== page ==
By Victor Seidler
During this paintings, initially released in 1986, Victor Seidler explores the various notions of admire, equality and dependency in Kant’s ethical writings. He illuminates important tensions and contradictions not just inside Kant’s ethical philosophy, yet in the pondering and feeling approximately human dignity and social inequality which we take greatly without any consideration inside a liberal ethical tradition.
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Extra resources for Kant, Respect and Injustice: The Limits of Liberal Moral Theory (Routledge Revivals)
This encourages Kant to separate the human self from an ‘animal nature’. This idea is shared by those who assume that emotions and desires are necessarily partial so that morality has to be identified with rationality. But if rationality can ensure universality and impartiality, it often does this at the cost of fully understanding the moral significance of individual personal experience. This was a danger that Adorno recognised in Kant’s writings. In inveighing against psychology, Kant expresses not only the fear of losing the laboriously caught scrap of the intelligible world; he expresses also the authentic insight that the moral categories of the individual are more than strictly individual.
This can make it easy to be mystified about the emo- 24 Kant, Respect and Injustice tional and psychological costs, as we are brought up to feel that our individual needs, wants and desires should not be given moral significance and importance. An example can help bring out how our respect for others is affected by the low estimation we are encouraged to give to aspects of our experience. John wants his father to accept him as he is, not to make him feel he has to prove himself before he is to be respected.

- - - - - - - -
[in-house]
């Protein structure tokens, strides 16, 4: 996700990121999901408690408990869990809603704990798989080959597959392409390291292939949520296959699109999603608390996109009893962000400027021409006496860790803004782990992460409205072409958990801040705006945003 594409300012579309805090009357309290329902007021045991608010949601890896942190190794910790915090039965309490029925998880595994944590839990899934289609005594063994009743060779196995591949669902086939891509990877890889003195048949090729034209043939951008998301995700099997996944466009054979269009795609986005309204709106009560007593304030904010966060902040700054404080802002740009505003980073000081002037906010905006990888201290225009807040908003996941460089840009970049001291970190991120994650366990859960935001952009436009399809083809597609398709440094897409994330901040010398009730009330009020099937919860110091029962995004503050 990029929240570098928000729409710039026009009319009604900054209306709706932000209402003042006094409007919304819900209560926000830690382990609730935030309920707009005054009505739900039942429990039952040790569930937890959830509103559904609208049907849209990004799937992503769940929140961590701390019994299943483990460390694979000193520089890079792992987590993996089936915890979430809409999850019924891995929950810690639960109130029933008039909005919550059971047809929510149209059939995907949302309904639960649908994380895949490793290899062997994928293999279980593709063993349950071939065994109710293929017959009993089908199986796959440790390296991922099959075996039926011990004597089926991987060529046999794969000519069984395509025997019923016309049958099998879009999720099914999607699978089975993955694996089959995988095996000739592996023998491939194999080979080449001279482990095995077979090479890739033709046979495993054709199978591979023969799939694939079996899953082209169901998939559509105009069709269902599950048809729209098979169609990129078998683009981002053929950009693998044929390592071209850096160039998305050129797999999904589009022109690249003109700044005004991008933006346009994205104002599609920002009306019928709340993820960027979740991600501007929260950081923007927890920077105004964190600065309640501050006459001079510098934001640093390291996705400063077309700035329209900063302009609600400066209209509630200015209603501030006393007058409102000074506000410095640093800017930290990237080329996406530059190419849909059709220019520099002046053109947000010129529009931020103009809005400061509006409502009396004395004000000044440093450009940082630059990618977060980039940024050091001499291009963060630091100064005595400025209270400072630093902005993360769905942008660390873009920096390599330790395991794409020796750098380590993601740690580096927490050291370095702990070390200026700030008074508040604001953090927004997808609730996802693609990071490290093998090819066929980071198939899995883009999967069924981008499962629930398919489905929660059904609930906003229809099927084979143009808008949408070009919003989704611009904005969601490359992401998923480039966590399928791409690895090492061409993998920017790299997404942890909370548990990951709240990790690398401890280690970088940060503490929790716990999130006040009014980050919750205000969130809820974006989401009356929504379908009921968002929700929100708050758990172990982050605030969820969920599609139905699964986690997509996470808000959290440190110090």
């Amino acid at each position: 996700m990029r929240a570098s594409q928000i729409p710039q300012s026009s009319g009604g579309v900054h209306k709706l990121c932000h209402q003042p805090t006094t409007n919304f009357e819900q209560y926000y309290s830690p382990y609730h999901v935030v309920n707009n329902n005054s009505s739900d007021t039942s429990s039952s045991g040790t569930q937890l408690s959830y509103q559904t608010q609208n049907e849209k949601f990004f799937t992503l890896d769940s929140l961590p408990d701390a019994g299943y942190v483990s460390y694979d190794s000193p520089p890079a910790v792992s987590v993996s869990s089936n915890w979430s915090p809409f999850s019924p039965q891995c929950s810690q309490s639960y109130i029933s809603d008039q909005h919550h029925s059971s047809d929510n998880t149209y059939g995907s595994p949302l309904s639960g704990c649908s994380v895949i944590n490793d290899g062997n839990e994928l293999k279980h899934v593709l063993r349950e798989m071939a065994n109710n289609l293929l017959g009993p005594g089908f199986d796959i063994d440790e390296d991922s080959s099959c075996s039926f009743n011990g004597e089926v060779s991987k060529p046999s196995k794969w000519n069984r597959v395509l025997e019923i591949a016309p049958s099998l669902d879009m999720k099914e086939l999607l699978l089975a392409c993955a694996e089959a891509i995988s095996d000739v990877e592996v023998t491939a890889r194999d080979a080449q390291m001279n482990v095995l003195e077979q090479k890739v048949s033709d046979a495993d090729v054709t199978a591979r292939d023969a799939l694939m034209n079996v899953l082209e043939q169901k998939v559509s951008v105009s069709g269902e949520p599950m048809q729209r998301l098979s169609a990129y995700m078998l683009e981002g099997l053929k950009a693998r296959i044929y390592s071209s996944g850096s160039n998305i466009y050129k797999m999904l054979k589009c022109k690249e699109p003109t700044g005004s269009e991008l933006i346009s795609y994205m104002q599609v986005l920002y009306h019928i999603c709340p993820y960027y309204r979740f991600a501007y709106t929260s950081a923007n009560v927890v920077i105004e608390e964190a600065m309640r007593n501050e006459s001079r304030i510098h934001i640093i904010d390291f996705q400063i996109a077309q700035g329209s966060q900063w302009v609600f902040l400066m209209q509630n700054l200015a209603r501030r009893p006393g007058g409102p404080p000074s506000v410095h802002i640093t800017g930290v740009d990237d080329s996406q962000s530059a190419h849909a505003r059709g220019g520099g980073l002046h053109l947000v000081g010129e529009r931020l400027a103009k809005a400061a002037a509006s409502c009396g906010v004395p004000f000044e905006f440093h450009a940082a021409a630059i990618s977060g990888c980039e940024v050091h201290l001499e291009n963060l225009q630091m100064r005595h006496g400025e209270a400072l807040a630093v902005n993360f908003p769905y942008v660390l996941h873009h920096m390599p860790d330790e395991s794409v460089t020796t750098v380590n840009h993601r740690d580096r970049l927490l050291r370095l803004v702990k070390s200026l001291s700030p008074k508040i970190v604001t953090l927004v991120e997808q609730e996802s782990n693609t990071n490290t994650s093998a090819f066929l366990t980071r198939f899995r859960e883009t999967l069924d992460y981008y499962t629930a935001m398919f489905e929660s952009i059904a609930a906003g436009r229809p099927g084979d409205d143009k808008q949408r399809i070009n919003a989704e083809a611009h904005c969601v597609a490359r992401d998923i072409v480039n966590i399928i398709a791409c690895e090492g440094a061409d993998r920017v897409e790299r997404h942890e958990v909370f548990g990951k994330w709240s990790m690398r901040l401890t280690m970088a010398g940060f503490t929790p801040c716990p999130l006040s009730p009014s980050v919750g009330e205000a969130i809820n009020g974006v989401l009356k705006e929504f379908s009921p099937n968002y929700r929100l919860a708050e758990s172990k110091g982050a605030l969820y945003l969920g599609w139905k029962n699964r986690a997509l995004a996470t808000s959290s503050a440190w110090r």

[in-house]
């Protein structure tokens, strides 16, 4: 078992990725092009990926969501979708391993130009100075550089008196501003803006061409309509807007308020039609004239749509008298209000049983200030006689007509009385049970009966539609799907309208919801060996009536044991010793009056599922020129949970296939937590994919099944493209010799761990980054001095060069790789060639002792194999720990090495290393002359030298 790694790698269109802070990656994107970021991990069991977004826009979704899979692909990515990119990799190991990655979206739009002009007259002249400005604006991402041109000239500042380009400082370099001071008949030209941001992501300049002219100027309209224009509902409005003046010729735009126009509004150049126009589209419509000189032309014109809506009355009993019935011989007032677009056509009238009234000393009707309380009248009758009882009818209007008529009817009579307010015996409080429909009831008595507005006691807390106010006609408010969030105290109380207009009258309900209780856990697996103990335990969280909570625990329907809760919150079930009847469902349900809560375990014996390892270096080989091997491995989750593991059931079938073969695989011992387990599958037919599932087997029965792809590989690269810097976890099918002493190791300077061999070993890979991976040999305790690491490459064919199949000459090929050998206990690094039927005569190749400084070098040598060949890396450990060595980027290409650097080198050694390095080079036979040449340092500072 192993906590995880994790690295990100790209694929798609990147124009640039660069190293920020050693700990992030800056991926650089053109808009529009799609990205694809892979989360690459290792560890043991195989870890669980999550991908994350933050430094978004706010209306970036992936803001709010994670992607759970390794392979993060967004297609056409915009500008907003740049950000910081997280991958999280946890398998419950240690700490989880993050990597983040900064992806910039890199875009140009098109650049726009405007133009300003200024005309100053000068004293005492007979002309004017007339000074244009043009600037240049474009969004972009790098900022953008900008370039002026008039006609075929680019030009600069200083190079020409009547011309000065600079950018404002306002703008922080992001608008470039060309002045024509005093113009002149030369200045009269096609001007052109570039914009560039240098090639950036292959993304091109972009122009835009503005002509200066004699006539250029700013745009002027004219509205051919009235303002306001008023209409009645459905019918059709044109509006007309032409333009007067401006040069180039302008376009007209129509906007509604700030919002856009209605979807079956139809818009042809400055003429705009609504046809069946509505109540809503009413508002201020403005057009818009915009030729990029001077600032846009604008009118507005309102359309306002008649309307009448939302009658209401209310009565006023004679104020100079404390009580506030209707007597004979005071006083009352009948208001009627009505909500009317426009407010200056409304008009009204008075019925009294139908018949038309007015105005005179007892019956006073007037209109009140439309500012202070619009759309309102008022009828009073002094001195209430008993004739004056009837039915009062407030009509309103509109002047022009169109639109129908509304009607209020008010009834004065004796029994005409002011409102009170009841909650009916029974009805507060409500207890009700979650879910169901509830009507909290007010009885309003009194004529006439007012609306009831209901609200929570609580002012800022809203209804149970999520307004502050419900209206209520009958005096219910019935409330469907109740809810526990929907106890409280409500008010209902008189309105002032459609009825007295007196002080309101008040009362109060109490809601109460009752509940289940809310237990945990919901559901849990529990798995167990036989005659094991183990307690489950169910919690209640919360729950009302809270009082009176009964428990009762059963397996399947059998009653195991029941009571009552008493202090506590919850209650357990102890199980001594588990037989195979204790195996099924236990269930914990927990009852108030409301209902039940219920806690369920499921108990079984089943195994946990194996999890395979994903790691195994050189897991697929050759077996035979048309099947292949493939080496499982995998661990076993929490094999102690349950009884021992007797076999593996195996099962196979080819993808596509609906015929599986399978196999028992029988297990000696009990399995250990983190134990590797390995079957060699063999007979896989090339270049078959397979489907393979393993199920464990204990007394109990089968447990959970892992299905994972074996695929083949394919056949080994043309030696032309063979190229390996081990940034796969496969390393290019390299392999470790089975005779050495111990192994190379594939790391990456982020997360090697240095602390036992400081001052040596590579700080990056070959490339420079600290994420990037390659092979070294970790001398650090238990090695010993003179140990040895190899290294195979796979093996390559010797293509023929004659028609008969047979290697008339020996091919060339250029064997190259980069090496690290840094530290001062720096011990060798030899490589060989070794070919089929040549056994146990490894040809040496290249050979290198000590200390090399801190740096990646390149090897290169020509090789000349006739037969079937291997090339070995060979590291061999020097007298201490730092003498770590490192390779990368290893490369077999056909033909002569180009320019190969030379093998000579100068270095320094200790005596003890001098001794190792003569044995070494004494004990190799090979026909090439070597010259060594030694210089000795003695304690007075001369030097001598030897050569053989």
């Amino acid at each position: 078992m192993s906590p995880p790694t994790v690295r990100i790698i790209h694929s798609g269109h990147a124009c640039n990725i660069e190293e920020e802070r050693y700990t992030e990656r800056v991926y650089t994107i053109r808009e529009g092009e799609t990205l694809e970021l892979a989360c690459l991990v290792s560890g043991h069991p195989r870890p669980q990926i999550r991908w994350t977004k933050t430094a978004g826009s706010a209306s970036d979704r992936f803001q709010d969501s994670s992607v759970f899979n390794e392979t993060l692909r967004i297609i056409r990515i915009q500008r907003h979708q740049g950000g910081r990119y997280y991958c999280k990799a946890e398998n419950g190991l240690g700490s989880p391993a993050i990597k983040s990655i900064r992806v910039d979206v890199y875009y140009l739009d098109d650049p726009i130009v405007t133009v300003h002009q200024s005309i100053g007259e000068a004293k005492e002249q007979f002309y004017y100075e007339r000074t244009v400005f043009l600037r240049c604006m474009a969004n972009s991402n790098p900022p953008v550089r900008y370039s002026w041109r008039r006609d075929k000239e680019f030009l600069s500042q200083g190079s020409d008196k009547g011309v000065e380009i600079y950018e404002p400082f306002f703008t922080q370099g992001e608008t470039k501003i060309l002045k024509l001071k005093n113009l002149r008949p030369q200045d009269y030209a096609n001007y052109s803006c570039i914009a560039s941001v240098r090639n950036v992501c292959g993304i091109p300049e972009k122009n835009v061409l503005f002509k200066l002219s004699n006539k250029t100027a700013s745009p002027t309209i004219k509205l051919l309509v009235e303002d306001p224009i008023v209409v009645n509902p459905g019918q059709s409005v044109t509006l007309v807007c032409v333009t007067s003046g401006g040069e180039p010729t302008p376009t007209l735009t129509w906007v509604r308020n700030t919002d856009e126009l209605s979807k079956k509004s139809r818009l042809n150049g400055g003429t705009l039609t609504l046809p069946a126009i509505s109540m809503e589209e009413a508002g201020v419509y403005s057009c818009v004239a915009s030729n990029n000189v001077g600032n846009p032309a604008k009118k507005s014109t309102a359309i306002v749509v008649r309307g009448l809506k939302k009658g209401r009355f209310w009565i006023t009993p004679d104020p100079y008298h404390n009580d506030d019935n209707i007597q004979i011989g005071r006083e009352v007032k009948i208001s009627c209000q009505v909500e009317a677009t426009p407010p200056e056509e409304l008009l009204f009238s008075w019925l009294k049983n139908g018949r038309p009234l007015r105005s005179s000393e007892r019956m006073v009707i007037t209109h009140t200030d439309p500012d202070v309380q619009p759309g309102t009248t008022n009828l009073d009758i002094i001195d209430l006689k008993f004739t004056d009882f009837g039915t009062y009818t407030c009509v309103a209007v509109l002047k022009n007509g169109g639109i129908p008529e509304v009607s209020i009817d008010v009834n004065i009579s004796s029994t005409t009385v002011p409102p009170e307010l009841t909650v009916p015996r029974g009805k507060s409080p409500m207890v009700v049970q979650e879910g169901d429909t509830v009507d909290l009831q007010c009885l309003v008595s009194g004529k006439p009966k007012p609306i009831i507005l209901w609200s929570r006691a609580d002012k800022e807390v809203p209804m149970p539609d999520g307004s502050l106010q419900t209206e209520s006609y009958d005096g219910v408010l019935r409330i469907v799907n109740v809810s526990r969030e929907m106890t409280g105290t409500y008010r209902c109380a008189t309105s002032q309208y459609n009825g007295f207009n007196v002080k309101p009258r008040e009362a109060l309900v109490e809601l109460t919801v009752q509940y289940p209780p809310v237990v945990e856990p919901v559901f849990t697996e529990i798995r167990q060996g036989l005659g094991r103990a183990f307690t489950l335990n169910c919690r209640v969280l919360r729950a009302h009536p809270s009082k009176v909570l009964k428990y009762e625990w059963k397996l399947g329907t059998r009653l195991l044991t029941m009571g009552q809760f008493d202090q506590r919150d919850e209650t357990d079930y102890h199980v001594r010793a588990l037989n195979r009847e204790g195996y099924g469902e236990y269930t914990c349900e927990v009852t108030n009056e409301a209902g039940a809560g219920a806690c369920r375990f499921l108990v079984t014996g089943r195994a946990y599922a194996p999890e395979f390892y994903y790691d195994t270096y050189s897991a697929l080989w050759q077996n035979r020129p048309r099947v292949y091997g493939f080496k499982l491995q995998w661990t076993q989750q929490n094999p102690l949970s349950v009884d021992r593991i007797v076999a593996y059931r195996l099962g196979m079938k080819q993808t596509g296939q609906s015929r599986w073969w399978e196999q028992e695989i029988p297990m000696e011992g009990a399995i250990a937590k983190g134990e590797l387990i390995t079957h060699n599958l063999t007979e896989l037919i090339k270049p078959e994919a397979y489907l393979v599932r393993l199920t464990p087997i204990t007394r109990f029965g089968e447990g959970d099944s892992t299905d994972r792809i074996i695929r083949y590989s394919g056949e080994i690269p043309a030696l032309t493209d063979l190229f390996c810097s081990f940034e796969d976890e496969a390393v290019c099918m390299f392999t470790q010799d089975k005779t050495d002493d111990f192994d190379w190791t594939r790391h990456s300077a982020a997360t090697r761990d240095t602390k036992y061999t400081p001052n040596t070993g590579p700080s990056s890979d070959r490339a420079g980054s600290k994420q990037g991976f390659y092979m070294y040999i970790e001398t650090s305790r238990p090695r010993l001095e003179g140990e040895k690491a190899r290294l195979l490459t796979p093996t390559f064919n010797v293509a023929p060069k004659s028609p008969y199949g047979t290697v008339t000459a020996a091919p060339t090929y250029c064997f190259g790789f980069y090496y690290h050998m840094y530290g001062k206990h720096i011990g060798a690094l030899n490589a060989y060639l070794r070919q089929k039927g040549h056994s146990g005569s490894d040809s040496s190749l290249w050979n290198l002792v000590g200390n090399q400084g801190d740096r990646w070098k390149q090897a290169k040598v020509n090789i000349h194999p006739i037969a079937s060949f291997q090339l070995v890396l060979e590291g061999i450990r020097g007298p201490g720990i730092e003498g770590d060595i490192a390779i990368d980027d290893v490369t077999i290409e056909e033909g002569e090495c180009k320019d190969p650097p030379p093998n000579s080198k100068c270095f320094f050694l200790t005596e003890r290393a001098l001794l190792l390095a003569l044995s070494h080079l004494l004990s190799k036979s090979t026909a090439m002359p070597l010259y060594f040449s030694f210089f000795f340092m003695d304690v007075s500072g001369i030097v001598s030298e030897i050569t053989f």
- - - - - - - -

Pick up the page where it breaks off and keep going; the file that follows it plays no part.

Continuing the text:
But still he is not so completely an animal as to be indifferent to everything that reason says on its own and to use it merely as a tool for satisfying his needs as a sensuous being. That he has reason does not in the least raise him in worth above mere animality if reason only serves the purposes which, among animals, are taken care of by instinct; if this were so, reason would be only a specific way nature has made use of to equip man for the same purpose for which animals are qualified, without fitting him for any higher purpose.